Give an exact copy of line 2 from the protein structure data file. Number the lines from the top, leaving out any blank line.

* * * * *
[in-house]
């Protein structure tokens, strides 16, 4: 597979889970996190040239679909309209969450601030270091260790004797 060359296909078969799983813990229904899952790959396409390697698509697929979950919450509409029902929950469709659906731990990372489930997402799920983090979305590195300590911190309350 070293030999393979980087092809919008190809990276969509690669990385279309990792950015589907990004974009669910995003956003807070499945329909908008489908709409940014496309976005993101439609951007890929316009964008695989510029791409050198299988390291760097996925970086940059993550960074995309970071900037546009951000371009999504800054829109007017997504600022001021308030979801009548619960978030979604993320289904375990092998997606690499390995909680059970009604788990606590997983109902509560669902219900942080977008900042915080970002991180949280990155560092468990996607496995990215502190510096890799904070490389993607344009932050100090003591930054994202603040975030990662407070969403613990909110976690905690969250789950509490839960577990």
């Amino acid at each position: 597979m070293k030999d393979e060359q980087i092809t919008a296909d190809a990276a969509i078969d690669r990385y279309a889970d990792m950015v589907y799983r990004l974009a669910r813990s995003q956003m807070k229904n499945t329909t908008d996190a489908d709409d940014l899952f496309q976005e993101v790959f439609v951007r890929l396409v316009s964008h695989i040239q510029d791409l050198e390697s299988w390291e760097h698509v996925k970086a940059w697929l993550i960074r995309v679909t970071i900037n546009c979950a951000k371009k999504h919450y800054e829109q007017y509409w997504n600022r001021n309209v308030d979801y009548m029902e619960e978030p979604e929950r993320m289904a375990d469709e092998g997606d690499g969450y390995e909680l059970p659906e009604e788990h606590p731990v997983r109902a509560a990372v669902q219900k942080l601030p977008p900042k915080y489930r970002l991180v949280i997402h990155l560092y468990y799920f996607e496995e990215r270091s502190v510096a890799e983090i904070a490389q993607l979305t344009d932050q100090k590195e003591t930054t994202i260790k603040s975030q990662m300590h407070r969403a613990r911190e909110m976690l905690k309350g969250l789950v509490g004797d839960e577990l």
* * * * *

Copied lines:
């Protein structure tokens, strides 16, 4: 597979889970996190040239679909309209969450601030270091260790004797 060359296909078969799983813990229904899952790959396409390697698509697929979950919450509409029902929950469709659906731990990372489930997402799920983090979305590195300590911190309350 070293030999393979980087092809919008190809990276969509690669990385279309990792950015589907990004974009669910995003956003807070499945329909908008489908709409940014496309976005993101439609951007890929316009964008695989510029791409050198299988390291760097996925970086940059993550960074995309970071900037546009951000371009999504800054829109007017997504600022001021308030979801009548619960978030979604993320289904375990092998997606690499390995909680059970009604788990606590997983109902509560669902219900942080977008900042915080970002991180949280990155560092468990996607496995990215502190510096890799904070490389993607344009932050100090003591930054994202603040975030990662407070969403613990909110976690905690969250789950509490839960577990």